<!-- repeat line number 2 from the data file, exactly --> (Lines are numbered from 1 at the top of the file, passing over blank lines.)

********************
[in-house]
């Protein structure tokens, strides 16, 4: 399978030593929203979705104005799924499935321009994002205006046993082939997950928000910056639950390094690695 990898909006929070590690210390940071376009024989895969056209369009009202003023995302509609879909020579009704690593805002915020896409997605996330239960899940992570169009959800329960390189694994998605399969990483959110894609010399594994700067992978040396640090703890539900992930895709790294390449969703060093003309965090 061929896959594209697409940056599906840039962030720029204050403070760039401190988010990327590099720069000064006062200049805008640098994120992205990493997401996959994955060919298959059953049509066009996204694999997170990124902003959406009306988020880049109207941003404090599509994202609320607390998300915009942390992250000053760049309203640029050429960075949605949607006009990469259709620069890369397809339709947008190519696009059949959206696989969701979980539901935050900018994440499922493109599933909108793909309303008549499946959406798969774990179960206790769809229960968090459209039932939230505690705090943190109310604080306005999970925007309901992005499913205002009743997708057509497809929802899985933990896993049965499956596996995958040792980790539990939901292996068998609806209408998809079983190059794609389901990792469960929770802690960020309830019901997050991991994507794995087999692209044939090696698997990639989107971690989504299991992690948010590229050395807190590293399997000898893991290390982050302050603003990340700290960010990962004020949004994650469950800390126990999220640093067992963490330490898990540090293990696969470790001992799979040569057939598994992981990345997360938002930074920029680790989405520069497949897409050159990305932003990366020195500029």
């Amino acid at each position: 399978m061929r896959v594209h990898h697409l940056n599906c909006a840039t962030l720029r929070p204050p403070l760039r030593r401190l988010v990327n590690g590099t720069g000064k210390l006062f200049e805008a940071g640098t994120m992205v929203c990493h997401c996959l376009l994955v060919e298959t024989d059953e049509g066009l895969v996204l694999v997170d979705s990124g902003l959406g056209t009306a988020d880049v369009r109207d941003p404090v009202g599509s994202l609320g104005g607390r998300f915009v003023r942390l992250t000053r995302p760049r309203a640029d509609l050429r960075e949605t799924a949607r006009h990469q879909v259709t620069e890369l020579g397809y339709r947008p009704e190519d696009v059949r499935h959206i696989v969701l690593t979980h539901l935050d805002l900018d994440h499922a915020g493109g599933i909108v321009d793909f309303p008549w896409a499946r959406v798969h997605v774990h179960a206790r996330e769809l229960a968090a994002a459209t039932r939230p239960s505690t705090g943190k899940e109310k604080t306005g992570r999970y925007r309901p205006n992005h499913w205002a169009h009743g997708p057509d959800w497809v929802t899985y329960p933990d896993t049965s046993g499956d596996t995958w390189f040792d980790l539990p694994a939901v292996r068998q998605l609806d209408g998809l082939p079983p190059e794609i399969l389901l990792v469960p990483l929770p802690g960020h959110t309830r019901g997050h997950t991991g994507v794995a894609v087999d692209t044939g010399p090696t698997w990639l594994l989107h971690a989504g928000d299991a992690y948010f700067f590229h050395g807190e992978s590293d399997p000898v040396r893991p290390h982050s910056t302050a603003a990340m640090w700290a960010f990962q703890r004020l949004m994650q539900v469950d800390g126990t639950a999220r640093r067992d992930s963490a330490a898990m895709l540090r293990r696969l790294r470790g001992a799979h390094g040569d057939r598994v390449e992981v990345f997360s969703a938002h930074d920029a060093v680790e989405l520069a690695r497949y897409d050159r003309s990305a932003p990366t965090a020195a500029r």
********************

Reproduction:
């Protein structure tokens, strides 16, 4: 399978030593929203979705104005799924499935321009994002205006046993082939997950928000910056639950390094690695 990898909006929070590690210390940071376009024989895969056209369009009202003023995302509609879909020579009704690593805002915020896409997605996330239960899940992570169009959800329960390189694994998605399969990483959110894609010399594994700067992978040396640090703890539900992930895709790294390449969703060093003309965090 061929896959594209697409940056599906840039962030720029204050403070760039401190988010990327590099720069000064006062200049805008640098994120992205990493997401996959994955060919298959059953049509066009996204694999997170990124902003959406009306988020880049109207941003404090599509994202609320607390998300915009942390992250000053760049309203640029050429960075949605949607006009990469259709620069890369397809339709947008190519696009059949959206696989969701979980539901935050900018994440499922493109599933909108793909309303008549499946959406798969774990179960206790769809229960968090459209039932939230505690705090943190109310604080306005999970925007309901992005499913205002009743997708057509497809929802899985933990896993049965499956596996995958040792980790539990939901292996068998609806209408998809079983190059794609389901990792469960929770802690960020309830019901997050991991994507794995087999692209044939090696698997990639989107971690989504299991992690948010590229050395807190590293399997000898893991290390982050302050603003990340700290960010990962004020949004994650469950800390126990999220640093067992963490330490898990540090293990696969470790001992799979040569057939598994992981990345997360938002930074920029680790989405520069497949897409050159990305932003990366020195500029």